As the management and staff of St. Paul’s Hospital look forward to a new home in a new setting, some are remembering its rich history.
An October 7 Vancouver Sun article pointed out that fundraising for the new project is going well:
The St. Paul’s Hospital Foundation has set its sights on raising $225 million toward the cost of a new hospital to be built three kilometres away, on an unused field in the False Creek flats.
With pledges and donations totalling $168 million to date, the foundation is three-quarters of the way to completing what’s been called the largest hospital fundraising campaign in Western Canada. The single largest donation pledge has been $75 million from the Pattison Foundation, the philanthropic arm of Vancouver billionaire Jim Pattison‘s empire.
The health care campus will be called the Jim Pattison Medical Centre.
Go here for the full article.
Others are remembering where St. Paul’s came from. Here is a portion of recent B.C. Catholic interview which focused on the history of Providence Health Care, which operates St. Paul’s and several other medical facilities around Metro Vancouver:
October 6 to 12 is National Catholic Health Care Week. To mark the event, The B.C. Catholic reached out to two big names at Providence Health Care: Fiona Dalton, President and CEO, and Christopher De Bono, Vice President of Mission, People and Ethics.
We asked them about the history of health care in Vancouver and the challenges and dreams they’re facing today:
The B.C. Catholic: Catholics have done an incredible amount of good work when it comes to health care in Canada, historically. Many Canadians, even Catholics, are unaware of that. What is a contribution Providence Health Care has made that people might be unaware of?
Fiona Dalton: For the past 125 years, we have done an extraordinary job of delivering on the commitment of the Sisters of Providence to healing the body, mind and soul.
To give just one example, in the 1920s widespread racism prevented Vancouver’s Chinese residents from getting the health care they needed. Responding to an urgent appeal for help, four nuns from the Sisters of the Immaculate Conception arrived from Quebec. They opened a clinic and four-bed infirmary in a little house on Keefer Street, in Vancouver’s Chinatown, and immediately began to treat the neighbourhood’s sick and impoverished residents.
As the community grew, so did the need for more space to provide care. The sisters bought an old sheep farm on Prince Edward Street and set about raising the money to build what would become Mount Saint Joseph Hospital.
Christopher De Bono: What some people may not know about Providence and Catholic health care is that it has always been about meeting the physical, emotional, mental and spiritual healing needs of those who suffer.
Sometimes people confuse “Catholic” or “faith-based” with some other motivation, such as proselytization. But nothing could be further from the truth. What has always been true at Providence is that the human person matters. Our work with populations who might experience feelings of being marginalized is just one example of how Providence always seeks to help those who are disenfranchised.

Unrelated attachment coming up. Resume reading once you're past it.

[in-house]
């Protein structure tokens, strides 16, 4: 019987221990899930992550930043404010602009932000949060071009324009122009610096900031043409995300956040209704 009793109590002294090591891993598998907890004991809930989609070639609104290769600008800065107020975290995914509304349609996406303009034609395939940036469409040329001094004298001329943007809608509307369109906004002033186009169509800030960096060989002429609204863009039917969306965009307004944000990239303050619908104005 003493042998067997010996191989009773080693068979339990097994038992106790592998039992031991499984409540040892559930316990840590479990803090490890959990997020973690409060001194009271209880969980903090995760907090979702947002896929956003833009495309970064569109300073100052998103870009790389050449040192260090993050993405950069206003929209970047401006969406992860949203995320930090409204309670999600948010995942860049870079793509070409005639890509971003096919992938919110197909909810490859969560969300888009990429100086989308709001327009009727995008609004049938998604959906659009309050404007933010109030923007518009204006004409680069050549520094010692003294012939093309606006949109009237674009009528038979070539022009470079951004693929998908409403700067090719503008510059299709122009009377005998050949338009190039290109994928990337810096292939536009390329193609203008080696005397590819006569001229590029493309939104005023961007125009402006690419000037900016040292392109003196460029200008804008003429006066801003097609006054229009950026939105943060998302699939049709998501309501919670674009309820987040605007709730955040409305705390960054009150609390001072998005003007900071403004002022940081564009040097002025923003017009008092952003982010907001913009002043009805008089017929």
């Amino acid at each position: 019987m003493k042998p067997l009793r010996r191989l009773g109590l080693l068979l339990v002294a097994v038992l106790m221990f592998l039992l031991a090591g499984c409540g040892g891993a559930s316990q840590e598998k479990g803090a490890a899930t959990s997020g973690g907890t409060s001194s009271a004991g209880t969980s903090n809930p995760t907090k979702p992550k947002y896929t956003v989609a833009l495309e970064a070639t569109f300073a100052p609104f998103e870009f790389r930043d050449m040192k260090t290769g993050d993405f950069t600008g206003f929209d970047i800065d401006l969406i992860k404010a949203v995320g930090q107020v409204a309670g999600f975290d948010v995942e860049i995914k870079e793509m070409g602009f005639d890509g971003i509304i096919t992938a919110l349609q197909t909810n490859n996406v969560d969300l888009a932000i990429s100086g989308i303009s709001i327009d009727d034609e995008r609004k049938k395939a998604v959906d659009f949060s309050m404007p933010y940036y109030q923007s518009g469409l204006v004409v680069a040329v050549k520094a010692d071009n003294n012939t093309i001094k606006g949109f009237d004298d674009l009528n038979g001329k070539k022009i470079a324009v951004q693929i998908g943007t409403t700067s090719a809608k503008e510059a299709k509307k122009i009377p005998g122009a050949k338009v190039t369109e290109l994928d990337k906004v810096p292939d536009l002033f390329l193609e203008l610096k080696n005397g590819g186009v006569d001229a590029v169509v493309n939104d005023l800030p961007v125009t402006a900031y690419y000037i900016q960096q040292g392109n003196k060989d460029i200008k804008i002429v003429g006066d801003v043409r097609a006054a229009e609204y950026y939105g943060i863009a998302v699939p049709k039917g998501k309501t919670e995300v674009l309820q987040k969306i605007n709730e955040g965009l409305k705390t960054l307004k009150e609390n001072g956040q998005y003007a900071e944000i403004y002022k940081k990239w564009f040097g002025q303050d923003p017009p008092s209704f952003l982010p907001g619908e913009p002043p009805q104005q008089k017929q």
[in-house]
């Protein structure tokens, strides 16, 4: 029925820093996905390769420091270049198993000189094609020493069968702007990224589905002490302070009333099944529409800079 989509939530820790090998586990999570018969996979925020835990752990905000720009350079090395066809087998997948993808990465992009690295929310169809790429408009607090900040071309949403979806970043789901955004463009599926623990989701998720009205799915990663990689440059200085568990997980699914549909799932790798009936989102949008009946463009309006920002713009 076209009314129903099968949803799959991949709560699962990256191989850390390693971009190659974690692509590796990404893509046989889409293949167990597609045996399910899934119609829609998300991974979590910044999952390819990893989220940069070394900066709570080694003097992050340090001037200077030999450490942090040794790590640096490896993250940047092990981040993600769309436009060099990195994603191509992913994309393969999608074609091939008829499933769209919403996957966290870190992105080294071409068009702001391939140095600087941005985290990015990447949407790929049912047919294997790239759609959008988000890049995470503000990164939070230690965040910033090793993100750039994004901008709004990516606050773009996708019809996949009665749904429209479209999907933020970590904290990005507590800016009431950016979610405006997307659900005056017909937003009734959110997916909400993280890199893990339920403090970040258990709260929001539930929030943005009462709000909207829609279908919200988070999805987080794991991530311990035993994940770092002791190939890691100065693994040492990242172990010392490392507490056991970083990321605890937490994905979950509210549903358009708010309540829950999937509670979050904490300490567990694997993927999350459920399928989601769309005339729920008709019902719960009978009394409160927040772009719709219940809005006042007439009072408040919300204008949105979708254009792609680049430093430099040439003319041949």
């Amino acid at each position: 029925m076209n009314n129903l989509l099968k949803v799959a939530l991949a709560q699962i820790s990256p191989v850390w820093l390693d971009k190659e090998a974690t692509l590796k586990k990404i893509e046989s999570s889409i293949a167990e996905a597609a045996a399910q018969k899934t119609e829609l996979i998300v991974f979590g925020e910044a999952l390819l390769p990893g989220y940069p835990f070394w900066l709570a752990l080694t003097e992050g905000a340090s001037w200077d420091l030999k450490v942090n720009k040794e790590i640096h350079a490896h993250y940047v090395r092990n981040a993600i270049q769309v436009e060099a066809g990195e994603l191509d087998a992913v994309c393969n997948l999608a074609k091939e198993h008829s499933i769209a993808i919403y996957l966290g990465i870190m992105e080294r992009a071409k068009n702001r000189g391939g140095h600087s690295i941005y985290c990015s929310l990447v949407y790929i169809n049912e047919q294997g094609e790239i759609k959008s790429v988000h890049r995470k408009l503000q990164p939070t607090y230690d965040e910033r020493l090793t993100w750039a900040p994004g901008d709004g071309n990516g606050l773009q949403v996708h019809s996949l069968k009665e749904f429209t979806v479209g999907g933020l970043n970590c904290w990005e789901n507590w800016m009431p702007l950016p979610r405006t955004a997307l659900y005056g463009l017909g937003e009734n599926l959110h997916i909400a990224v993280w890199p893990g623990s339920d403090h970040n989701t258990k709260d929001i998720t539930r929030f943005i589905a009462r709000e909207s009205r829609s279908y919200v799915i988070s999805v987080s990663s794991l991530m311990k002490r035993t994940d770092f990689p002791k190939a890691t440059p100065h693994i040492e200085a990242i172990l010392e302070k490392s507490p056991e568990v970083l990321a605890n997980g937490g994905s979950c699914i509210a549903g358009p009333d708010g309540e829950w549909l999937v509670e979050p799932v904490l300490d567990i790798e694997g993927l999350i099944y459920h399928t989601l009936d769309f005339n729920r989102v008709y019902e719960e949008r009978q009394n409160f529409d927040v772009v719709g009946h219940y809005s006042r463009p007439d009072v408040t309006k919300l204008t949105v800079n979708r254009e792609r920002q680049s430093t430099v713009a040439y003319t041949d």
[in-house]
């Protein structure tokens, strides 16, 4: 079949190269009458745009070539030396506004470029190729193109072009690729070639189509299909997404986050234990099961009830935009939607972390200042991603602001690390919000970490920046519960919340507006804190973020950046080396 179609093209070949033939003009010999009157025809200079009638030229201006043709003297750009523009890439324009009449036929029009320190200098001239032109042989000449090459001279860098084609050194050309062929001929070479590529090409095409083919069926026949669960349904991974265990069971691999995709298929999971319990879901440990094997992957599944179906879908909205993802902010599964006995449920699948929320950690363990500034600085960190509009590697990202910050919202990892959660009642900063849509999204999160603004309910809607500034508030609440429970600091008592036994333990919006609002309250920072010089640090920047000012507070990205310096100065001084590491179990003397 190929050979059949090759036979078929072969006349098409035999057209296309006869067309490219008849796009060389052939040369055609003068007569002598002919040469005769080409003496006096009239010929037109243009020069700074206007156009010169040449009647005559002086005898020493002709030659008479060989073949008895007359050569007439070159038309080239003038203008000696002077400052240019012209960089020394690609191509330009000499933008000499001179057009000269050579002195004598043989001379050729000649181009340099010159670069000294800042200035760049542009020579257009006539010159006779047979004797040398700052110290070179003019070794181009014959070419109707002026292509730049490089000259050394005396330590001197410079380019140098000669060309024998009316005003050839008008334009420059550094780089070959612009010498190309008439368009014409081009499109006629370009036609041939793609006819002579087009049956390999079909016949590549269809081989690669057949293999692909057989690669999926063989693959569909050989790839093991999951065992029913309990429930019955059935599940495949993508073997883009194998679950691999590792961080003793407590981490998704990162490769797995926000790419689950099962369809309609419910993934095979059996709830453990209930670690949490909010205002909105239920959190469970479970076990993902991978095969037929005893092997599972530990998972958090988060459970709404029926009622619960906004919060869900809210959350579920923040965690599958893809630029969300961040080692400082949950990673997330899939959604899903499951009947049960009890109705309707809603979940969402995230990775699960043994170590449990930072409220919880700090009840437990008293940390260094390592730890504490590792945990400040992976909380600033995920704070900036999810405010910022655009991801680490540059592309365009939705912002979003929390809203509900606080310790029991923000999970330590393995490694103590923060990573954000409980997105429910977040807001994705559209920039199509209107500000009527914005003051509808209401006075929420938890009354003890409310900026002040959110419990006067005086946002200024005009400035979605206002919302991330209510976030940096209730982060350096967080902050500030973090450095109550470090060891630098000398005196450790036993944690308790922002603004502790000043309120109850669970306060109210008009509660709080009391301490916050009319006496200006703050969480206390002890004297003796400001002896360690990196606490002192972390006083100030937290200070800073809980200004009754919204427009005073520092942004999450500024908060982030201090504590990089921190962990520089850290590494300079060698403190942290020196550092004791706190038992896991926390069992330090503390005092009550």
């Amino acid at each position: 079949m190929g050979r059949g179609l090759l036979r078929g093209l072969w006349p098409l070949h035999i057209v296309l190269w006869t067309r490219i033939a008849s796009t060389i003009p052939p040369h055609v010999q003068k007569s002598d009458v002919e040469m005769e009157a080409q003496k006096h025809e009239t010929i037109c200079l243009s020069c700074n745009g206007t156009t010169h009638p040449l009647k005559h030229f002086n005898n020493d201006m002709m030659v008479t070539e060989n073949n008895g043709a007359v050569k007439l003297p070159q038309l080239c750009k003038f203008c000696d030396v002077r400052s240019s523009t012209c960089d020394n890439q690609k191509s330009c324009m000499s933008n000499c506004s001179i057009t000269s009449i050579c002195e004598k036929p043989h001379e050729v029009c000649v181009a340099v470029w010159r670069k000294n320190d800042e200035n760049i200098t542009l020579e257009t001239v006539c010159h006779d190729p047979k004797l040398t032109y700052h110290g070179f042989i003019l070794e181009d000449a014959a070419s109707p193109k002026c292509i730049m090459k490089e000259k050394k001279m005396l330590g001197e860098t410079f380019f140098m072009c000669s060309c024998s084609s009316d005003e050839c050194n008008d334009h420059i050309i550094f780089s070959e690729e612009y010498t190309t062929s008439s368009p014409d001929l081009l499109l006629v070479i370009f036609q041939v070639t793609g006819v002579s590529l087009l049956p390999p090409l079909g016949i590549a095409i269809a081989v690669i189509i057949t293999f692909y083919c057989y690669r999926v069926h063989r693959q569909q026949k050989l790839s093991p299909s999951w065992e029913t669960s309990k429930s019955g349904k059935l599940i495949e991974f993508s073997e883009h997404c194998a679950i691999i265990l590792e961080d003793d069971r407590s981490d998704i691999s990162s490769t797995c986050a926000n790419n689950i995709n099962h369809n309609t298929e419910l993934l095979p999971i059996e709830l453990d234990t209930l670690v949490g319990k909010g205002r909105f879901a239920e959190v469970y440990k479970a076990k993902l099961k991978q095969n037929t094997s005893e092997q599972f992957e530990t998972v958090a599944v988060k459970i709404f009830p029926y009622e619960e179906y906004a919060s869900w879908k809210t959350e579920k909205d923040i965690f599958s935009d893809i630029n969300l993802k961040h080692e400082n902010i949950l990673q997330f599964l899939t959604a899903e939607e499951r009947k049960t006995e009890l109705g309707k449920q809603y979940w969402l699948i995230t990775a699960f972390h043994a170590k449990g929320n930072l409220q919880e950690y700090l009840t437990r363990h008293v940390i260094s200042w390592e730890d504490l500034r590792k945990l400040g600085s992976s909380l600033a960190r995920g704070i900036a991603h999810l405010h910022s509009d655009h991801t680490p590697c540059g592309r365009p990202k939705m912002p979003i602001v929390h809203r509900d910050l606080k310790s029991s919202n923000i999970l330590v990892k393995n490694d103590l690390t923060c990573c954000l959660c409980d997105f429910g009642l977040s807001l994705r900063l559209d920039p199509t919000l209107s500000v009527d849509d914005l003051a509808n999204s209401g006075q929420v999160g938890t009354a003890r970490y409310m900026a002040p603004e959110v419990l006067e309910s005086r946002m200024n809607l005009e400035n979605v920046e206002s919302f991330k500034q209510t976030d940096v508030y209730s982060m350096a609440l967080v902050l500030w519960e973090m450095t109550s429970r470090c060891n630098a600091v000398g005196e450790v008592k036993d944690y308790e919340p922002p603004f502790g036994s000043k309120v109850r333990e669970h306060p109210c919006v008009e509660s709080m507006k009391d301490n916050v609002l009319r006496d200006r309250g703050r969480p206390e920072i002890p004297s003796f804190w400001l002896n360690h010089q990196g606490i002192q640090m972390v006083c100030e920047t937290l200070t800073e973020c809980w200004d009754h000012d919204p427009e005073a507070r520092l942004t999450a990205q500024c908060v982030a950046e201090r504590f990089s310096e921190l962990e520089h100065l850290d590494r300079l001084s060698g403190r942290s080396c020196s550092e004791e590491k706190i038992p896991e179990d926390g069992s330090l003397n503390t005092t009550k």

BCC: The Catholic Health Alliance of Canada has unveiled an initiative called Awaken to celebrate the hard work of people in Catholic health care. Two pillars of that initiative are “culture of encounter” and “commitment to social justice.” When you reflect on the history of Providence Health Care, what stands out for you?
Dalton: When otherwise healthy young men were inexplicably dying of pneumonia in the early 80s, we didn’t say that we didn’t know how to help or that we were worried about transmission.
Instead, in the face of international panic when many hospitals were barring their doors, St. Paul’s became the only health facility in the province to fully open our doors, and our hearts, to those with this seemingly highly contagious disease that we now know as HIV/AIDS. Back then, very little was known about the disease or how to treat it.
Similarly, in response to the opioid crisis, we opened the BC Centre on Substance Use at St. Paul’s Hospital in 2017. In its first two years, it has become an international authority in addiction medicine. The BCCSU is researching and implementing evidence-based approaches to treating substance use.
The goal is to view addiction the way we view recovery from other chronic diseases: as a long-term process that includes regular treatment and a team of cross-disciplinary specialists. To achieve this, we’ve developed the largest addiction medicine training program in North America.
Along with training caregivers in this specialized field, we have our boots on the ground with judgment-free, evidence-based care at the HUB sites (providing a suite of services for people living with mental health and substance-use challenges) including the Rapid Access Addiction Clinic and the Vancouver Police Foundation Transitional Care Centre, as well as the Crosstown Clinic, which is North America’s only prescription heroin treatment centre.